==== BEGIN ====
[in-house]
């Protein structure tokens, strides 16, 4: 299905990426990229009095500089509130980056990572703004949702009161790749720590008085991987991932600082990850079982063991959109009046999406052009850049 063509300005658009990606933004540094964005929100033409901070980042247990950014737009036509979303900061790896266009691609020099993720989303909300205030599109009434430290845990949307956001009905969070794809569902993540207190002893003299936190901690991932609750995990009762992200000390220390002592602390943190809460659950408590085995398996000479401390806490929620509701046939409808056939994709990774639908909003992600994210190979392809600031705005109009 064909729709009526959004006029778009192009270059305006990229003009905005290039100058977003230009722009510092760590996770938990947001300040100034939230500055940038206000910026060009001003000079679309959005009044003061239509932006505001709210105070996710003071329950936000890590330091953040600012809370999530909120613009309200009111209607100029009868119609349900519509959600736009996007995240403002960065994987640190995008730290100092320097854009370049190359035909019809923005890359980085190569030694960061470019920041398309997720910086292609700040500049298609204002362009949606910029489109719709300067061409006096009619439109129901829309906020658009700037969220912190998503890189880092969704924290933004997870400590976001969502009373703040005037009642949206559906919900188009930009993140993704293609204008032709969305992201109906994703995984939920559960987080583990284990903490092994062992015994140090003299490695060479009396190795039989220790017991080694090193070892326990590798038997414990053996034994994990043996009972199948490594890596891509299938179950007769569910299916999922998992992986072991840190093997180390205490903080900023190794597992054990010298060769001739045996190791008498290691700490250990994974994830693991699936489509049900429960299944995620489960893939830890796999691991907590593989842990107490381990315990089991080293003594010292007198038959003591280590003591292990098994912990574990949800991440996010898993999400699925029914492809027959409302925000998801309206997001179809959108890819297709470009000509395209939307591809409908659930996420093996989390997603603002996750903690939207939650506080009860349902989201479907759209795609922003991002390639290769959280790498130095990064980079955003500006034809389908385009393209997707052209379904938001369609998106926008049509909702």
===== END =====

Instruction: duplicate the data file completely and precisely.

[in-house]
């Protein structure tokens, strides 16, 4: 299905990426990229009095500089509130980056990572703004949702009161790749720590008085991987991932600082990850079982063991959109009046999406052009850049 063509300005658009990606933004540094964005929100033409901070980042247990950014737009036509979303900061790896266009691609020099993720989303909300205030599109009434430290845990949307956001009905969070794809569902993540207190002893003299936190901690991932609750995990009762992200000390220390002592602390943190809460659950408590085995398996000479401390806490929620509701046939409808056939994709990774639908909003992600994210190979392809600031705005109009 064909729709009526959004006029778009192009270059305006990229003009905005290039100058977003230009722009510092760590996770938990947001300040100034939230500055940038206000910026060009001003000079679309959005009044003061239509932006505001709210105070996710003071329950936000890590330091953040600012809370999530909120613009309200009111209607100029009868119609349900519509959600736009996007995240403002960065994987640190995008730290100092320097854009370049190359035909019809923005890359980085190569030694960061470019920041398309997720910086292609700040500049298609204002362009949606910029489109719709300067061409006096009619439109129901829309906020658009700037969220912190998503890189880092969704924290933004997870400590976001969502009373703040005037009642949206559906919900188009930009993140993704293609204008032709969305992201109906994703995984939920559960987080583990284990903490092994062992015994140090003299490695060479009396190795039989220790017991080694090193070892326990590798038997414990053996034994994990043996009972199948490594890596891509299938179950007769569910299916999922998992992986072991840190093997180390205490903080900023190794597992054990010298060769001739045996190791008498290691700490250990994974994830693991699936489509049900429960299944995620489960893939830890796999691991907590593989842990107490381990315990089991080293003594010292007198038959003591280590003591292990098994912990574990949800991440996010898993999400699925029914492809027959409302925000998801309206997001179809959108890819297709470009000509395209939307591809409908659930996420093996989390997603603002996750903690939207939650506080009860349902989201479907759209795609922003991002390639290769959280790498130095990064980079955003500006034809389908385009393209997707052209379904938001369609998106926008049509909702």